In a post-truth America, poet Kevin Young, most recently author of “Blue Laws: Selected and Uncollected Poems 1995-2015,” assumes the daunting task of cataloguing America’s obsession with deception in his new nonfiction book, recently long-listed for the National Book Award, “Bunk: The Rise of Hoaxes, Humbug, Plagiarists, Phonies, Post-Facts, and Fake News.”
The history of the United States, as it turns out, can be traced through the ways in which tricksters and charlatans manipulate reality, from P.T. Barnum’s improbable charades during his 19th century circus reign, to Donald Trump’s explosive outcries of “fake news.”
“Bunk” is a dissection of the zeitgeist, psychology and socio-political climate that give rise to the hoax. Since its origins, the hoax has preyed upon its audience’s racism, xenophobia and bigotry against the disabled, and Young diligently explores how marginalization of “the other” breathes life into deceit.
“Do so many hoaxes involve race – indeed, seem to require race in order to properly function – because race is the ultimate white elephant?” he asks. African-Americans, Africans, East Asians, Native Americans and Aborigines feature prominently in hoaxes that entice white witnesses’ horror and fascination. (For brown, black, red and yellow skin embody the “mysterious” and the “exotic.”) “The hoax’s divisions are always long, and wide, profiting off the fragments and fractures of society and proliferating in times of tension.”
The hoax’s racist American legacy spans from 1835, when P.T. Barnum touted an elderly Black slave named Joice Heth as George Washington’s nursemaid, to the 2015 exposure of a white woman, Rachel Dolezal, then regional head at the NAACP, as a “black pretender.”
Perhaps nothing epitomizes the contemporary race-based hoax more than the slur-laden presidential campaign of Donald Trump. “[F]ake Indians, Mexican rapists, violent Negroes and their neighborhoods, invisible Asians,” writes Young. “These are the very same persistent fictions that the pseudoscience of the 19th century poured fourth, trickled down, and traded up to our present day.” Indeed, aside from Jayson Blair, the notorious star reporter for the New York Times who fabricated several stories, most notably about the 2002 D.C. sniper killing spree, few African-Americans have constructed the most notorious hoaxes. “Does it bear asking why, excepting some key imposters, there aren’t too many noteworthy black hoaxes other than journalists? Is it because rarely are black writers afforded such unerring authority, even today?”
Though “Bunk” is a scholarly work (the annotated bibliography and index are comprehensive), it’s made entertaining by Young’s exasperated asides over the sheer endlessness of race-based material on his chosen subject. “I thought I’d nearly finished this book – filled with hoaxers and imposters, plagiarists and phonies – but as soon as I had sent a draft to my publisher, elated and relieved, Rachel Dolezal raised up her faux-nappy head. Now I have to take time to write about her too?” Even former “New Republic” reporter, Stephen Glass, made more infamous in the movie “Shattered Glass,” who fabricated parts or all of numerous stories, relied on using gross stereotypes of wholly imaginary people of color to populate his articles. “By now,” writes Young, “I have grown more than frustrated, weary I suppose, to find yet another hoax centered on race.”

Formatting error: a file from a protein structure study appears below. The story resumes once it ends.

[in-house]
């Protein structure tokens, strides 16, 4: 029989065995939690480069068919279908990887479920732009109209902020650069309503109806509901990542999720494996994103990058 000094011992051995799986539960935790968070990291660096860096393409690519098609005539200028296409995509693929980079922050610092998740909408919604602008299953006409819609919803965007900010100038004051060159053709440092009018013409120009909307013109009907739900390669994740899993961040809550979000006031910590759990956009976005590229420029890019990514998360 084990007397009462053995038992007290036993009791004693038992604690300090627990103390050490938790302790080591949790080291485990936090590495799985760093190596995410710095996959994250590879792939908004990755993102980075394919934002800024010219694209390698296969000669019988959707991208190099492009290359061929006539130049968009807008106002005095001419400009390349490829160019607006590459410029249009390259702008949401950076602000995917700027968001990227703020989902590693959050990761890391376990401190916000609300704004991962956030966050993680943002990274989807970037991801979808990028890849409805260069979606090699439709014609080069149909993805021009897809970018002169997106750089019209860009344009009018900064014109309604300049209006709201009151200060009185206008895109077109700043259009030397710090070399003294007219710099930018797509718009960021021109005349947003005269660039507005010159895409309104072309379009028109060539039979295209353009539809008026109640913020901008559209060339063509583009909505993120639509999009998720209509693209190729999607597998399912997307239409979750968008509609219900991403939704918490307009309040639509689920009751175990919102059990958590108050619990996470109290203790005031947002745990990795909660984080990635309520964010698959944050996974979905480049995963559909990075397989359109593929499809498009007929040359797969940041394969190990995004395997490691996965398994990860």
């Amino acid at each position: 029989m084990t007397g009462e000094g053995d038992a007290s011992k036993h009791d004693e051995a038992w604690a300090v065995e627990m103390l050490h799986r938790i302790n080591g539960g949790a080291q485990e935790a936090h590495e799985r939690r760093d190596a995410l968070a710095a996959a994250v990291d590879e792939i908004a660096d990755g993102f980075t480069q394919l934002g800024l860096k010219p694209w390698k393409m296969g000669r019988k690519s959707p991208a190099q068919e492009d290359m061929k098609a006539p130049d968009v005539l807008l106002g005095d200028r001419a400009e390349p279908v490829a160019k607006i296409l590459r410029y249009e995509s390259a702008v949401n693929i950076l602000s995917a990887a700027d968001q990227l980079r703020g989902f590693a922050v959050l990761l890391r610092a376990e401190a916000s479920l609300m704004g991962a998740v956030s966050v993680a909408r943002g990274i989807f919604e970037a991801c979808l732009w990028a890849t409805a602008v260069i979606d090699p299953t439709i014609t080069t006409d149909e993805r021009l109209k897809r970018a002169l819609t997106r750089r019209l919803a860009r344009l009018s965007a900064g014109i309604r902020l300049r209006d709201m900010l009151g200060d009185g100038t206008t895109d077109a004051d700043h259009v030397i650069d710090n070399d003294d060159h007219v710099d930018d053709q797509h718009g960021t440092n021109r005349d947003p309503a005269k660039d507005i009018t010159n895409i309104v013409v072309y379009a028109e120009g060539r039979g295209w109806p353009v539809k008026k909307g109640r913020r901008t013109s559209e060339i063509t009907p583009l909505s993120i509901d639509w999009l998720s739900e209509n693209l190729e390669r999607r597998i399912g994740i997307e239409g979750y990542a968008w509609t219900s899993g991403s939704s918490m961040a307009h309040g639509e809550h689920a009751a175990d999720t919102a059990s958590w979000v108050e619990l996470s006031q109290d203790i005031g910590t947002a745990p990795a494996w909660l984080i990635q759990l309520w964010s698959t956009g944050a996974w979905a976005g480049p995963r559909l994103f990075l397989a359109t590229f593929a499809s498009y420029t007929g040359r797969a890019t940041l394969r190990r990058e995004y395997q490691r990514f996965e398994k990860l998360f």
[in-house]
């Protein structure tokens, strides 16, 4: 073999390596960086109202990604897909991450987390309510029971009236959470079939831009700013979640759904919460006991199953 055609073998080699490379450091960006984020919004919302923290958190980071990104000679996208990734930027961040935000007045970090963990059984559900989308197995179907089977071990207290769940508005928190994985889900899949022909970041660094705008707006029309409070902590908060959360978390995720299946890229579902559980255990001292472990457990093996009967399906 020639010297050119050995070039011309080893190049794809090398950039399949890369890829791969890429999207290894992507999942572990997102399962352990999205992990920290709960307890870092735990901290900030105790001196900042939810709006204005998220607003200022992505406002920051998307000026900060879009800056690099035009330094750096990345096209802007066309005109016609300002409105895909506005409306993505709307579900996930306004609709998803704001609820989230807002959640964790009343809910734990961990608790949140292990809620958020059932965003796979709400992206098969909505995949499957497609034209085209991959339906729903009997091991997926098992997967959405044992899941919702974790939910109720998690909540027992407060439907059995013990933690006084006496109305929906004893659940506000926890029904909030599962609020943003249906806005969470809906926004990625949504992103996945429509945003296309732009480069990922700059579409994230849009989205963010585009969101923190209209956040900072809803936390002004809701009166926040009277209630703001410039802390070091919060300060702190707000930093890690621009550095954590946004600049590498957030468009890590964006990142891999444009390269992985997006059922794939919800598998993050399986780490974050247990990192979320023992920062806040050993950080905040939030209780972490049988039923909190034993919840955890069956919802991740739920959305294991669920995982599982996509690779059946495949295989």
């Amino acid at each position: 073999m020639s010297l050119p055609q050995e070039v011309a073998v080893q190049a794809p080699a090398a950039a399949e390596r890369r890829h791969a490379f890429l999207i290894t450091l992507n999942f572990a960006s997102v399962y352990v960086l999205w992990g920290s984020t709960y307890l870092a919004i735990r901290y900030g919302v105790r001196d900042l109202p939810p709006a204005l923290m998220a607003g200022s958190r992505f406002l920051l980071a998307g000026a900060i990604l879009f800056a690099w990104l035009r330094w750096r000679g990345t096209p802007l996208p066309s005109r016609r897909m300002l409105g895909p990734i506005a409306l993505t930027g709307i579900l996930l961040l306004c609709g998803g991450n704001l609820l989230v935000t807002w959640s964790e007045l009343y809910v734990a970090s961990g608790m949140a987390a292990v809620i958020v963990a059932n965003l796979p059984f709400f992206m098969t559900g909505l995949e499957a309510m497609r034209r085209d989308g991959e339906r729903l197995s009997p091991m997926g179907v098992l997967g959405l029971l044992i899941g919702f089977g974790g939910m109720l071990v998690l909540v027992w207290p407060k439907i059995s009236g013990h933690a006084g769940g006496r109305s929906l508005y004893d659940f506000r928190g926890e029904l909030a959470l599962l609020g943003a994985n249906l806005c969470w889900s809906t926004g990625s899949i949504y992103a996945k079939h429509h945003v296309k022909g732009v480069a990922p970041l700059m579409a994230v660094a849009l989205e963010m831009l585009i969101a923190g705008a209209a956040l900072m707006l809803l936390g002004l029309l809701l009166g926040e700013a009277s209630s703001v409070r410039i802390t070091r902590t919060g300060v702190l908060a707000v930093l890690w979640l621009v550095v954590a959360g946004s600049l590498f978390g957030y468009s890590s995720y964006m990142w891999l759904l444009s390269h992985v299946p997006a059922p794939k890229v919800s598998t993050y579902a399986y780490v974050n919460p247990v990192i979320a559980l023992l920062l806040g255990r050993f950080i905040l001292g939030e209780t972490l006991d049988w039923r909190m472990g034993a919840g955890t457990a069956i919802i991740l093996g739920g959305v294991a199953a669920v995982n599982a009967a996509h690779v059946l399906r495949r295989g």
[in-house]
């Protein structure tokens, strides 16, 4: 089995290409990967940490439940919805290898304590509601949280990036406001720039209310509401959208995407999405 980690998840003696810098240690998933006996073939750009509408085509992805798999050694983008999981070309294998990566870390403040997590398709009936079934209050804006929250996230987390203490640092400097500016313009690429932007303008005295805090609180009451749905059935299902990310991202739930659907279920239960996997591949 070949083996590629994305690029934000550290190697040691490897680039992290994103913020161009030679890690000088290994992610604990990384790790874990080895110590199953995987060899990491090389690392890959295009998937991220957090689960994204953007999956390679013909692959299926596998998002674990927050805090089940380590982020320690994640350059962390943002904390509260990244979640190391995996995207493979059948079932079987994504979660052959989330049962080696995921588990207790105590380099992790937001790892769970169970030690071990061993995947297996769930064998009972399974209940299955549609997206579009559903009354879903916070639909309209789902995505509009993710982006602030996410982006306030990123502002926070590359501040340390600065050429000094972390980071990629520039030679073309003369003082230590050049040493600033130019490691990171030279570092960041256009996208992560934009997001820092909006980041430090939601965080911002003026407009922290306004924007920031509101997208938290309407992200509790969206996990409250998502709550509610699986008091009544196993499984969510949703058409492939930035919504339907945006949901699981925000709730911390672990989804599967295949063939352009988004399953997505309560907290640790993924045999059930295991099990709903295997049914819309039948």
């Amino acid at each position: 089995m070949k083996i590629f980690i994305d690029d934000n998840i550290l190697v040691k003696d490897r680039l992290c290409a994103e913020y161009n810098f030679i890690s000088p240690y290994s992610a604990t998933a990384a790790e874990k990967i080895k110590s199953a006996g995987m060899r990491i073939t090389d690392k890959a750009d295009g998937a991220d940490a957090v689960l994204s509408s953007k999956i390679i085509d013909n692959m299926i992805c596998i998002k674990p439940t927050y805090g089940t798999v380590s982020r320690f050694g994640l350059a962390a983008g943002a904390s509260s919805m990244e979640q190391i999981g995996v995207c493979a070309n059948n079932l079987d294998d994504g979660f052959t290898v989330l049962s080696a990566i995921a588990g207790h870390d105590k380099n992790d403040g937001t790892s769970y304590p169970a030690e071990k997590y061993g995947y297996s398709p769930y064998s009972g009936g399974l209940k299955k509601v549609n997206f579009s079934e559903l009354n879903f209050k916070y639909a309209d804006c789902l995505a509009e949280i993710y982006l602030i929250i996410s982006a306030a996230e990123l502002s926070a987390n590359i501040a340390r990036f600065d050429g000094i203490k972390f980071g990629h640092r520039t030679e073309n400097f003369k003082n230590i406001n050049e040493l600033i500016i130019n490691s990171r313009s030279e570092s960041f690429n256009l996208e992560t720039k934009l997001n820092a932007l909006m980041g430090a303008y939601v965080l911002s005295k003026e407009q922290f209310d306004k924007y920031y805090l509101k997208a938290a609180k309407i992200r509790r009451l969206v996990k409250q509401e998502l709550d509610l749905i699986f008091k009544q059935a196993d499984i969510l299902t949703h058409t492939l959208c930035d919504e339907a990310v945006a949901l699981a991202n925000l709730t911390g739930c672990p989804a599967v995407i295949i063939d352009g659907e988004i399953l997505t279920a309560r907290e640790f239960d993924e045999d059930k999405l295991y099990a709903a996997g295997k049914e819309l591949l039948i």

The literary hoax features prominently in Young’s book and it’s no wonder why. The fake memoir is an irresistible entrapment, one that’s pulled the wool over the eyes of millions of readers. Coincidentally, book-revivalist extraordinaire Oprah Winfrey has fallen into the role of inveterate de-bunker after discovering that some of the memoirs she recommended were fiction. These include, among others, Herman Rosenblat’s “Angel at the Fence,” which told the story of his survival of Buchenwald during the Holocaust but added heartfelt though completely false details about how he met his wife, and Laurel Willson’s “Satan Underground,” which revealed the (fictional) abuses she endured at the hands of a Satanic cult. And then there’s the infamous “Million Little Pieces” debacle from 2006 that resulted in a prolonged (and complicated) apology from author James Frey, who fabricated much of his memoir about drug addiction and his arduous road to recovery.
Yet truth tellers do not hold the monopoly over the literary hoax. Novelists, in the form of plagiarism, get in the act, too. In 2006 (a banner year for the literary hoax, it seems), Harvard student Kaavya Viswanathan admitted to borrowing copious passages from Megan McCafferty, Tanuja Desai Hidier and Salman Rushdie for what was to be her breakout book, “How Opal Mehta Got Kissed, Got Wild, and Got a Life.” The book was quickly pulled, the movie deal extinguished.
How does the hoax continue to survive generation after generation, to reinvent itself anew? Will the hoax continue to exist in perpetuity? Young posits that no end is forthcoming – in part because the burden of proof is too high. The military and the media greatly distorted the 2003 rescue of soldier Jessica Lynch in Iraq, and though she did not invent the gross exaggerations, “to this day, she is often blamed for them.”
“Bunk” is the thrilling fun house at the state fair one wishes to never exit. And though Young had hoped to end the book on an optimistic note, “[t]o be able to say that though we’ve experienced a tsunami of hoaxes, the tide has crested and now we’re on the other side,” it seems the road to realism is paved with smoke and mirrors. It will take some time to clear the air. “The facts are on our side,” muses Young, “let’s hope the fictions once again will be too.”